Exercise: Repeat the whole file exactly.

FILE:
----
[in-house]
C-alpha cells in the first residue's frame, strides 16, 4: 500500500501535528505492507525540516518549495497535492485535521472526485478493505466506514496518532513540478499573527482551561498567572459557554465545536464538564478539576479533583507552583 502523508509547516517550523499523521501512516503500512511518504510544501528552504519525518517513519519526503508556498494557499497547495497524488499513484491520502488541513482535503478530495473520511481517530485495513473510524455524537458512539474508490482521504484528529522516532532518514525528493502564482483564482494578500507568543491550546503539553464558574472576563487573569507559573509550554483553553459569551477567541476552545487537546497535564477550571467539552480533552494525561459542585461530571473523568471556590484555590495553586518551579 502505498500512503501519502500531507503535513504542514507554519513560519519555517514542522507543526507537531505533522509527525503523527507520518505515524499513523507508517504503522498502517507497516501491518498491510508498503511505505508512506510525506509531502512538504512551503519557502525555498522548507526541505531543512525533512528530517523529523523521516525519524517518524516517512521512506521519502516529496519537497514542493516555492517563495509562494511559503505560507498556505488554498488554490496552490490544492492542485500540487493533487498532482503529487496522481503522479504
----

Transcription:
[in-house]
C-alpha cells in the first residue's frame, strides 16, 4: 500500500501535528505492507525540516518549495497535492485535521472526485478493505466506514496518532513540478499573527482551561498567572459557554465545536464538564478539576479533583507552583 502523508509547516517550523499523521501512516503500512511518504510544501528552504519525518517513519519526503508556498494557499497547495497524488499513484491520502488541513482535503478530495473520511481517530485495513473510524455524537458512539474508490482521504484528529522516532532518514525528493502564482483564482494578500507568543491550546503539553464558574472576563487573569507559573509550554483553553459569551477567541476552545487537546497535564477550571467539552480533552494525561459542585461530571473523568471556590484555590495553586518551579 502505498500512503501519502500531507503535513504542514507554519513560519519555517514542522507543526507537531505533522509527525503523527507520518505515524499513523507508517504503522498502517507497516501491518498491510508498503511505505508512506510525506509531502512538504512551503519557502525555498522548507526541505531543512525533512528530517523529523523521516525519524517518524516517512521512506521519502516529496519537497514542493516555492517563495509562494511559503505560507498556505488554498488554490496552490490544492492542485500540487493533487498532482503529487496522481503522479504